The reconfigured facility of Phillips 66 will not make fuels from crude oil, but instead will produce fuels from used cooking oil, fat, grease and soybean oil
US-based energy company Phillips 66 has unveiled plans to transform its San Francisco Refinery located in Rodeo, California, into a renewable fuels plant.
Upon completion of the conversion, the Phillips 66 Rodeo Renewed project will not make fuels from crude oil, but instead will produce fuels from used cooking oil, fat, grease and soybean oil.
The work on the project will involve the construction of pre-treatment units and repurposing of the existing hydrocracking units to enable the production of renewable fuels.
The flexible logistics infrastructure of the refinery will be used to bring in the cooking oil, fats, greases and soybean oils from global sources and supply renewable fuels to the California market.
Phillips 66 expects that the reconfigured facility will produce 680 million gallons of renewable diesel, renewable gasoline and sustainable jet fuel per year.
When combined with the production output from an existing project in development, the facility will produce more than 800 million gallons of renewable fuels a year.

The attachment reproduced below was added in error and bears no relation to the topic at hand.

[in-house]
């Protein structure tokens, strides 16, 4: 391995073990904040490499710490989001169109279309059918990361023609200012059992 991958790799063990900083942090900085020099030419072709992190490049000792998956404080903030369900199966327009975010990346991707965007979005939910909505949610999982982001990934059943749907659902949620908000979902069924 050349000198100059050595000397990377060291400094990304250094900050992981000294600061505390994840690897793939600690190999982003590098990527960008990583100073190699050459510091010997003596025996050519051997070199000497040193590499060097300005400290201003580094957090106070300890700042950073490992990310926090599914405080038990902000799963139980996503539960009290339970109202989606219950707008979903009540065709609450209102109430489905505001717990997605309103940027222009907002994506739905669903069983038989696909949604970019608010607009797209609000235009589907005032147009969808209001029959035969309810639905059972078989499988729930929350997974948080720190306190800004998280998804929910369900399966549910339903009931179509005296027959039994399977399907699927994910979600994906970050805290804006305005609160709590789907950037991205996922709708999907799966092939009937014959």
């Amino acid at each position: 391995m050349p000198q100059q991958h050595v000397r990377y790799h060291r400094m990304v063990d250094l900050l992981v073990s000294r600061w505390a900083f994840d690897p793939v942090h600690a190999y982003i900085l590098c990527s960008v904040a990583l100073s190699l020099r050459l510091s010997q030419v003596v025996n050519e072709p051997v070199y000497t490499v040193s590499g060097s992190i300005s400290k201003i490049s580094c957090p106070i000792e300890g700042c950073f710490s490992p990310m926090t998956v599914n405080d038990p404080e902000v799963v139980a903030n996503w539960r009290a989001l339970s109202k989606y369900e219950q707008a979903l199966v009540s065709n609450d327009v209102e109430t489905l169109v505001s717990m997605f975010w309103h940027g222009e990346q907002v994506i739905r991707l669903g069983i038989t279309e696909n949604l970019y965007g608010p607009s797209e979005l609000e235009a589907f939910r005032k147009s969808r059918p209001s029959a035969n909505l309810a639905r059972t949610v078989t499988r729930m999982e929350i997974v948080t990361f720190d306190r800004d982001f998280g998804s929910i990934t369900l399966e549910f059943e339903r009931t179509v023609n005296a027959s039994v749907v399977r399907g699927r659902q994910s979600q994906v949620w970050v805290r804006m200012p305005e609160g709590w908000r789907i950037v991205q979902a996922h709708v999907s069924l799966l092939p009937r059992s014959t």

Phillips 66 expects renewable fuels production at the facility to begin in early 2024
Phillips 66 chairman and CEO Greg Garland said: “Phillips 66 is taking a significant step with Rodeo Renewed to support demand for renewable fuels and help California meet its low carbon objectives.
“We believe the world will require a mix of fuels to meet the growing need for affordable energy, and the renewable fuels from Rodeo Renewed will be an important part of that mix.”
The company said that the project requires approval from Contra Costa County officials and the Bay Area Air Quality Management District.
Once approved, the production of renewable fuels at the reconfigured facility is expected to commence in early 2024.
Furthermore, the US-based firm has announced plans to close the Rodeo Carbon Plant and Santa Maria refining facility located in Arroyo Grande, California in 2023 as that the associated crude oil pipelines to the facilities will be taken out of service in phases starting that year.
Earlier this year, Phillips 66 and Trafigura Group have formed a joint venture to develop an offshore deepwater port project in Texas.